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Have you given notice of your summer custody plans?

Originally published by On behalf of Laura Dale.

It’s not too early to be thinking about summer and your plans with the children. You may have a trip in mind, visits to distant relatives or other arrangements to make. Don’t be too quick to make reservations and travel plans if you share custody of the children with their other parent. There are certain steps you must take before changing your possession order.

Creating a workable plan for possession of and access to children is often one of the most difficult parts of a marital breakup. Unfortunately, life is not predictable, and it is sometimes necessary to adjust the schedule. Your summer plans may present unusual circumstances that interfere with your co-parent’s scheduled time with the kids. April is the ideal time to make important decisions about those temporary summer changes in your parenting plan.

What do summer possession plans look like?

You may be among the fortunate parents who worked together to create a unique plan to accommodate the special circumstances in your family. On the other hand, if you and your former partner were unable to reach an agreement, the court probably stepped in an issued a standard possession order. Typically, this alternates special holidays on even and odd years and allows the non-custodial parent to have possession of the children during the month of July.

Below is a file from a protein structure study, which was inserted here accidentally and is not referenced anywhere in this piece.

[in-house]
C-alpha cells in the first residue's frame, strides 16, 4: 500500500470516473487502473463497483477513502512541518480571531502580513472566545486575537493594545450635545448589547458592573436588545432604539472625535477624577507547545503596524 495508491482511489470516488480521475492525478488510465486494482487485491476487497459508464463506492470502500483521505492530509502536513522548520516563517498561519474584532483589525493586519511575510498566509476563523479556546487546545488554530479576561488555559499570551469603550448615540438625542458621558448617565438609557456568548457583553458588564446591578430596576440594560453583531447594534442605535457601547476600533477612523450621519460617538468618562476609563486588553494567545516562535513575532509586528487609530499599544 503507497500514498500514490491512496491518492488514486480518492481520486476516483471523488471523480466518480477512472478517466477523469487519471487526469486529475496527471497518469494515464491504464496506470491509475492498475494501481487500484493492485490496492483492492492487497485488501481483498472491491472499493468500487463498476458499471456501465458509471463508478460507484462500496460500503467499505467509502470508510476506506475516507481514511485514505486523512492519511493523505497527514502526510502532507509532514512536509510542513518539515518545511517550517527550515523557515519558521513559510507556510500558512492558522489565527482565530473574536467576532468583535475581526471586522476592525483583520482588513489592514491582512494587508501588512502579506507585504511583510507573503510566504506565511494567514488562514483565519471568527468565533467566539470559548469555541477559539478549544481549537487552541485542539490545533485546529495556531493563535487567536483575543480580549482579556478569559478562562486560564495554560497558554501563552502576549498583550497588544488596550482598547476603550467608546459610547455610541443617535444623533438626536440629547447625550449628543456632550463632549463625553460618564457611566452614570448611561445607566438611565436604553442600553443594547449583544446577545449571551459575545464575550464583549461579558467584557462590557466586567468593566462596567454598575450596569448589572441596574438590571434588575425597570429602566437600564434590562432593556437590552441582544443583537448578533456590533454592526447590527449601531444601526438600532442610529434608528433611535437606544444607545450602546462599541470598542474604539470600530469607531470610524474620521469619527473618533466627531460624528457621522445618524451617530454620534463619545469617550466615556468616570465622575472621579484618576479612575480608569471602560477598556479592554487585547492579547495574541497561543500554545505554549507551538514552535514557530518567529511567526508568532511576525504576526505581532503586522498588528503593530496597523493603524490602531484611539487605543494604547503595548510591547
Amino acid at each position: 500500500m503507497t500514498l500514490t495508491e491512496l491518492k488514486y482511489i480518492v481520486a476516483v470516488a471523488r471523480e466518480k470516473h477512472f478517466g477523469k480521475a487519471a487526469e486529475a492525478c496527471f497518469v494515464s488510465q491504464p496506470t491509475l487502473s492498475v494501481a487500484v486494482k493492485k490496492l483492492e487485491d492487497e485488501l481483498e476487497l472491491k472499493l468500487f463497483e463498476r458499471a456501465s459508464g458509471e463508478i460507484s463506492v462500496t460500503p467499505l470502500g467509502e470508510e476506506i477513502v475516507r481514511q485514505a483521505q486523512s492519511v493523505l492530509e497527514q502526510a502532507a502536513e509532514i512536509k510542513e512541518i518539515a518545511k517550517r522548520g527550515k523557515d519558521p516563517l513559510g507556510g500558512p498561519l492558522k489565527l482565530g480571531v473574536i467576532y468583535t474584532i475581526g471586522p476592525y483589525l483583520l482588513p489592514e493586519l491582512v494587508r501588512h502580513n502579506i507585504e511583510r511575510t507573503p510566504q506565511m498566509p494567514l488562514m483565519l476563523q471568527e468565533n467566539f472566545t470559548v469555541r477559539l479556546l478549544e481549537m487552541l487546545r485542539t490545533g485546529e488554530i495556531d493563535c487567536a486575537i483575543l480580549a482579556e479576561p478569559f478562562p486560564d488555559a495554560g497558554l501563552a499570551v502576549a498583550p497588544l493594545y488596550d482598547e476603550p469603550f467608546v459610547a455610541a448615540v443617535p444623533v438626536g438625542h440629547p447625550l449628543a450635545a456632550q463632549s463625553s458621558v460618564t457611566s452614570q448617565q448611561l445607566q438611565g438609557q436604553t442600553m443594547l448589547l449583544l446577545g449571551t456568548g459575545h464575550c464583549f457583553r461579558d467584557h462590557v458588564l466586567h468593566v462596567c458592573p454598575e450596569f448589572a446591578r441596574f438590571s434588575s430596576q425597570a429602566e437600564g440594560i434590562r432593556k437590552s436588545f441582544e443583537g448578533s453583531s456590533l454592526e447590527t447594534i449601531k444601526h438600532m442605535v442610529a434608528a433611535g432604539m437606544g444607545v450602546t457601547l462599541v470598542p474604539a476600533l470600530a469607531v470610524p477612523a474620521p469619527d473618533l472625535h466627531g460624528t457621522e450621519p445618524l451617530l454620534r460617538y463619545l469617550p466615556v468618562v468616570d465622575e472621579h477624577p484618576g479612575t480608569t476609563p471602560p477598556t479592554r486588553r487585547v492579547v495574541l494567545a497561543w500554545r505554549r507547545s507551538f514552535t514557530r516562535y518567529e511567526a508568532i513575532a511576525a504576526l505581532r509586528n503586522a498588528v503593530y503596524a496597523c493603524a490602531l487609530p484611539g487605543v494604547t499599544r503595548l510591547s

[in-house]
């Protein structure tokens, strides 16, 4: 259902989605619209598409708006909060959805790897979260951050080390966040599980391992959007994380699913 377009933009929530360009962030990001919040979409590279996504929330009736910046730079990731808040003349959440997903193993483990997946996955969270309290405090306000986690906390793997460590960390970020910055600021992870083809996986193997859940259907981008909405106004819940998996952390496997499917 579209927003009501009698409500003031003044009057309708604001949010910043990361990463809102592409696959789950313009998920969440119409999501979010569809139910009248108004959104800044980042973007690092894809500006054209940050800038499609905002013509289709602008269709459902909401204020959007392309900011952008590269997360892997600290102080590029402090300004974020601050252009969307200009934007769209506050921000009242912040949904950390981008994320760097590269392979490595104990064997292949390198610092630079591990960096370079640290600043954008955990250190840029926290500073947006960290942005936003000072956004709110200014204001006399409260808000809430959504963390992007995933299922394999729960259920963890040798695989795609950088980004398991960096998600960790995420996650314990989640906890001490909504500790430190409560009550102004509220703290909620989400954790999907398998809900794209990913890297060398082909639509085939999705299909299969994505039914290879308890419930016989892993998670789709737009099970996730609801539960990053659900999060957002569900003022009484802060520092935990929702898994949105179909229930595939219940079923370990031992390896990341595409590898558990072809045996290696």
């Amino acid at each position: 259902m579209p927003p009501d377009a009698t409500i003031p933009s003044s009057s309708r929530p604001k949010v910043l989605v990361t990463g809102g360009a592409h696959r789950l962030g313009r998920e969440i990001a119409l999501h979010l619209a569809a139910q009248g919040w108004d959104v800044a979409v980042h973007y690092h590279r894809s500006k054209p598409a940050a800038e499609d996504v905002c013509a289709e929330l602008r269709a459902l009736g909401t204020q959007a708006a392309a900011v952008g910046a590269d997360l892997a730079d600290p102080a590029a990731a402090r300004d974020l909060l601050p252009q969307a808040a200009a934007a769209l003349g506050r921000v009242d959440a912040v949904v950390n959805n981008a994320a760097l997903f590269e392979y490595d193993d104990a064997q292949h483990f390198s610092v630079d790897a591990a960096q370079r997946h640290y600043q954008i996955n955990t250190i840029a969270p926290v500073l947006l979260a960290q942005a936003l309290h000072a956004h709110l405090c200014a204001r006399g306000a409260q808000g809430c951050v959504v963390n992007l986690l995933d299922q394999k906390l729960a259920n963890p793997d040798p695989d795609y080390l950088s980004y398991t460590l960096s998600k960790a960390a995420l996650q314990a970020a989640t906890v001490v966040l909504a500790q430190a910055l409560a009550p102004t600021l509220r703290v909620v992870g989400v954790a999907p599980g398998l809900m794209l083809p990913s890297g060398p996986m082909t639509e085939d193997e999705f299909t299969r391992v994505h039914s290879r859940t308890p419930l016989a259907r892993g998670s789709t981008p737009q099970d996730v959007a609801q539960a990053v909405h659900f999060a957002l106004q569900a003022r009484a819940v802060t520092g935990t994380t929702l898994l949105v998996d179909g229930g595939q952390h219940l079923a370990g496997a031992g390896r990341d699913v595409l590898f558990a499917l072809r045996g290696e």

However, what if your plans for summer fall outside of the weeks between July 1 and July 31? If you want the children at some other time over the summer, you must notify your parenting partner as early as possible in April. The other parent also has the right to be with the children for one weekend during your extended possession. Scheduling your summer plans right now makes it easier for both you and the other parent to arrange dates that will suit everyone.

Fighting for your rights this summer

Departing from your possession order is not always easy, especially if your parenting partner is not willing to cooperate. However, you have rights as a parent, and in most cases, Texas family courts support your right to access to your child.

If you are fighting to extend your standard possession of the children over the summer, you may find the effort frustrating. You may benefit from learning more about your rights and obtaining the strong and compassionate advocacy of a Texas attorney who will assist you in reaching your goals.

Curated by Texas Bar Today. Follow us on Twitter @texasbartoday.



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